Should the small number of WVU players drafted of late fall on Holgorsen’s shoulders?

Should the small number of WVU players drafted of late fall on Holgorsen’s shoulders?

The idea for this blog sprouted because of a piece in The Athletic.

The Michigan State football program snapped a historic run of having a player drafted to the NFL for 80 years, a streak that was the third-longest in college football history.

It was snapped, though, in the recent three-day, seven-round 2021 event. MSU joined Rutgers, Virginia, Kansas, Utah and Washington State as the Power 5 teams held without a draft pick this year. And afterward, a story in The Athletic called Michigan State’s plight “an indictment of Mark Dantonio’s final years as the Spartans coach.”

And, yes, it got me thinking about former WVU coach Dana Holgorsen, now at Houston.

I mean, look at WVU’s fortunes in the draft. Only linebacker Tony Fields was selected (fifth round, Cleveland Browns) this year. In 2020, Kenny Robinson and Colton McKivitz were taken in the fifth round. The caveat there, however, is Robinson had been expelled and played in the XFL before being selected by Carolina. So, count that as one or two, however you wish.

If you continue to break it down, WVU has had two or less players taken in five of the last eight NFL drafts.

Not exactly Alabama.

So, is it an indictment of Holgorsen’s finals years as the Mountaineer coach? Remember, he infamously said upon arriving in Houston that, “We weren’t going to get high school kids at West Virginia that we were going to win the Big 12 with.”

To which I’ve always challenged. I watched Don Nehlen and Rich Rodriguez recruit – and, yes, develop – to Morgantown. And, if I remember correctly, Holgorsen himself – with help from Bill Stewart recruits — had enough talent to lay 70 points on Clemson in the 2012 Orange Bowl.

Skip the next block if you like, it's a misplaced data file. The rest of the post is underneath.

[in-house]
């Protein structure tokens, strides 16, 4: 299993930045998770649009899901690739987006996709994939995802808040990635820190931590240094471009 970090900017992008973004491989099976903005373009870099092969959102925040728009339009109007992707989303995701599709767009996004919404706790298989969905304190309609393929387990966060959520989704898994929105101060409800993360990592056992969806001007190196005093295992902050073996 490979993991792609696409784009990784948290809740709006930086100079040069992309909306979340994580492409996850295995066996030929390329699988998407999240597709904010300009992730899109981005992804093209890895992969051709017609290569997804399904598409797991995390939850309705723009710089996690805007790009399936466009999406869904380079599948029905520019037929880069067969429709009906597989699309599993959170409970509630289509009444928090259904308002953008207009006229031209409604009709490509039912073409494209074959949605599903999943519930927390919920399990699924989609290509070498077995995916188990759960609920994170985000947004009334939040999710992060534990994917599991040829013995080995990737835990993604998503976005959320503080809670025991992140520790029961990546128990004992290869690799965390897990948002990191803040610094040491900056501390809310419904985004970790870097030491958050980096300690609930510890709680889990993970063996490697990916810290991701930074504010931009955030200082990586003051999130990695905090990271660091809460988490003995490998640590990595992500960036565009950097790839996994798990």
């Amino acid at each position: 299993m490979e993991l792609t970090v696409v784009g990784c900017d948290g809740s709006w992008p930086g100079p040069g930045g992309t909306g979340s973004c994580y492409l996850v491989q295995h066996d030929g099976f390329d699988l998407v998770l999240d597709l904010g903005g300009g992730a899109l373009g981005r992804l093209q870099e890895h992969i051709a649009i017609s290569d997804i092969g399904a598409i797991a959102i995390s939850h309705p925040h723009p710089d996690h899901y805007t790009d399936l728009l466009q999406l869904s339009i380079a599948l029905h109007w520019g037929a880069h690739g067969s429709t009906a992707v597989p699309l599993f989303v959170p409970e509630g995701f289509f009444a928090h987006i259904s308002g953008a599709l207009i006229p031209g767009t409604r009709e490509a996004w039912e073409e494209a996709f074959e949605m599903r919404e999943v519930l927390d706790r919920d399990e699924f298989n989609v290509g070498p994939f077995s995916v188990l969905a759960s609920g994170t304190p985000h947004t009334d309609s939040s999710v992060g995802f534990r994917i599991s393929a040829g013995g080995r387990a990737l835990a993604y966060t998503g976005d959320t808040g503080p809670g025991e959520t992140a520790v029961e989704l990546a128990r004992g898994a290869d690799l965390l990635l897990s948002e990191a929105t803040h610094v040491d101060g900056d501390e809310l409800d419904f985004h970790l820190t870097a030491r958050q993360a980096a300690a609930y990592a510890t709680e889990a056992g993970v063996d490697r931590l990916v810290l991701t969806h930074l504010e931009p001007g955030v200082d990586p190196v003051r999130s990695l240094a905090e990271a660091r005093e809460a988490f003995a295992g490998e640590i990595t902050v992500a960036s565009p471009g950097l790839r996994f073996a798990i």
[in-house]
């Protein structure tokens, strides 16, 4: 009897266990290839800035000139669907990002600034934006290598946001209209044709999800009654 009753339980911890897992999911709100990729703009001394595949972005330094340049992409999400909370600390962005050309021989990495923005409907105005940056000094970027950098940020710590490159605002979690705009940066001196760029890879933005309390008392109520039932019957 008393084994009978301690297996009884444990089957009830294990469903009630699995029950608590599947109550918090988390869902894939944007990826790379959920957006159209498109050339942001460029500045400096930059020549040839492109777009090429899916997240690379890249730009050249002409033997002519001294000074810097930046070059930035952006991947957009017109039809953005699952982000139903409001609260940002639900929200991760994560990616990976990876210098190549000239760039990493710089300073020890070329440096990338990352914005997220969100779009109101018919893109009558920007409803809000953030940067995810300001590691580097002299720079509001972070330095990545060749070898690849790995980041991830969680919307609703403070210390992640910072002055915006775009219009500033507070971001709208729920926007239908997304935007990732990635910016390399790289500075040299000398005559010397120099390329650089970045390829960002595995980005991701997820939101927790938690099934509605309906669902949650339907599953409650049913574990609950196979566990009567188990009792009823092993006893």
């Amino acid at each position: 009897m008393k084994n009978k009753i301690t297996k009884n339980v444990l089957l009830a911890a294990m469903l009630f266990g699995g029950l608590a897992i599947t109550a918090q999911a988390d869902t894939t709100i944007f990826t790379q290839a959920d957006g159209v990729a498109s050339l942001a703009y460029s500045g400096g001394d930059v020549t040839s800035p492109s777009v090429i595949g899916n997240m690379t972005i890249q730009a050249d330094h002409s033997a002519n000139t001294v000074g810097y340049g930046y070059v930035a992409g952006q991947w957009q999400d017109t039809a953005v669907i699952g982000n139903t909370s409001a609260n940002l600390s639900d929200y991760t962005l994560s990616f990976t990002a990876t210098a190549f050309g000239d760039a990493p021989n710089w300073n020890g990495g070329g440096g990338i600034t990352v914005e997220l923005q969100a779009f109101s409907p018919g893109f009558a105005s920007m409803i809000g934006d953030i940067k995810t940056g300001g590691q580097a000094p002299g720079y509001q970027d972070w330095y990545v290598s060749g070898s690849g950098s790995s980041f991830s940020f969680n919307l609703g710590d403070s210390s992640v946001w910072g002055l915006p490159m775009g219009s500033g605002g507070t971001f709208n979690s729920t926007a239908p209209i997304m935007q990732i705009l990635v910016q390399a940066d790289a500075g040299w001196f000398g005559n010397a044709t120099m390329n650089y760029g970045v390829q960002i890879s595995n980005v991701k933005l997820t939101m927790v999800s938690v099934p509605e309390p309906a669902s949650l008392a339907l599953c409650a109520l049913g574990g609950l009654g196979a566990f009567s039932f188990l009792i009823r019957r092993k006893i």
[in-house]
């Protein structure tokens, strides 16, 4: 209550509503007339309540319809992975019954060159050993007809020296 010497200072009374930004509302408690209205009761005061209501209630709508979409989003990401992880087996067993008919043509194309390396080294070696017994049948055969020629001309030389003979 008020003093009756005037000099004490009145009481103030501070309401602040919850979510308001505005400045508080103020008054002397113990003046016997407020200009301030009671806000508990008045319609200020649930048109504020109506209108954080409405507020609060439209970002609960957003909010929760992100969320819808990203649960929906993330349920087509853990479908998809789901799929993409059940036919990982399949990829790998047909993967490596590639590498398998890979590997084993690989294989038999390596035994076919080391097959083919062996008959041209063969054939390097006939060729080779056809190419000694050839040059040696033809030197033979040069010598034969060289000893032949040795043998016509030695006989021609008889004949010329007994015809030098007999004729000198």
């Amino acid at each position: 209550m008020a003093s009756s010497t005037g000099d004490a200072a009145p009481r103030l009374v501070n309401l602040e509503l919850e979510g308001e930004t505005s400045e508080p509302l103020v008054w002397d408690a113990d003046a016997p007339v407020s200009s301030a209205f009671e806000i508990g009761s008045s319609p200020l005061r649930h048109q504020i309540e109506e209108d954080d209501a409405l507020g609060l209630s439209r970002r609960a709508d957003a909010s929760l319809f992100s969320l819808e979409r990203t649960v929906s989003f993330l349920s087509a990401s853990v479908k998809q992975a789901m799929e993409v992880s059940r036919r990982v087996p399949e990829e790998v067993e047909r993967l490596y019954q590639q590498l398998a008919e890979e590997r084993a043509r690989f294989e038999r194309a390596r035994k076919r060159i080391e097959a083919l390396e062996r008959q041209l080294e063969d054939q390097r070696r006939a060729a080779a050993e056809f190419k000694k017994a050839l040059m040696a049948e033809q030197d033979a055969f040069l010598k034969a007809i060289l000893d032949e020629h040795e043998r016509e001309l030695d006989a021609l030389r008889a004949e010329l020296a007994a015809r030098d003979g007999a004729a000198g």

So, to me the comment is a cop-out. But can you throw “an indictment” at Holgorsen for his final years at WVU before Neal Brown took over?

The short answer is no.

See, Holgorsen coached West Virginia from 2011 to 2018. And while there were two stinkers in the last two NFL drafts, five Mountaineers were taken in 2019: Will Grier (third, Carolina), Yodney Cajuste (third, New England), Trevon Wesco (fourth, New York Jets), Gary Jennings (fourth, Seattle) and David Long (sixth, Tennessee).

In 2018, there was but one WVU player taken (Kyzir White, fourth, Los Angeles Chargers) and in 2017 there were but two (Rasul Douglas, third, and Shelton Gibson – who jumped as a junior – in the fourth, both to Philadelphia).

Yet five players were taken in the 2016 draft, led by first-round pick Karl Joseph to the then-Oakland Raiders. The others: Daryl Worley (third, Carolina), Nick Kwiatkoski (fourth, Chicago), Wendell Smallwood (fifth, Philly) and K.J. Dillon (fifth, Houston).

In 2015? Kevin White was taken in the first round by the Chicago Bears. Mark Glowinski, now with Indianapolis, went to Seattle (fourth round), while Shaq Riddick (fifth) went to Arizona and Mario Alford (seventh) went to Cincinnati.

(A few accompanying notes: McKivitz is still with San Francisco; Grier is one of four QBs – which includes Sam Darnold — hanging with Carolina; Wesco remains with the Jets; Jennings is on Indy’s roster; Long has had a nice career with Tennessee; Kyzir White is a linebacker with the Chargers; Douglas, Joseph and Kwiatkoski are now with the Raiders; Cajuste is healthy and giving it a go with the Patriots; Kevin White is with San Francisco; Riddick and Alford have been in the Canadian Football League. Worley, Gibson and Smallwood are free agents.)

Keep in mind, this doesn’t include undrafted Mountaineers, who went on to have success, like Quinton Spain, etc. It’s about WVU and the draft.

And, in that vein, Holgorsen did OK.

From here on, it’s Neal Brown.

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Mitch Vingle covered sports in West Virginia for 38 years. Follow Mitch on Twitter at @MitchVingle and be sure to check out the rest of Wheelhouse Creative’s website for your marketing and advertising needs. If interested, call us at 304-905-6005.




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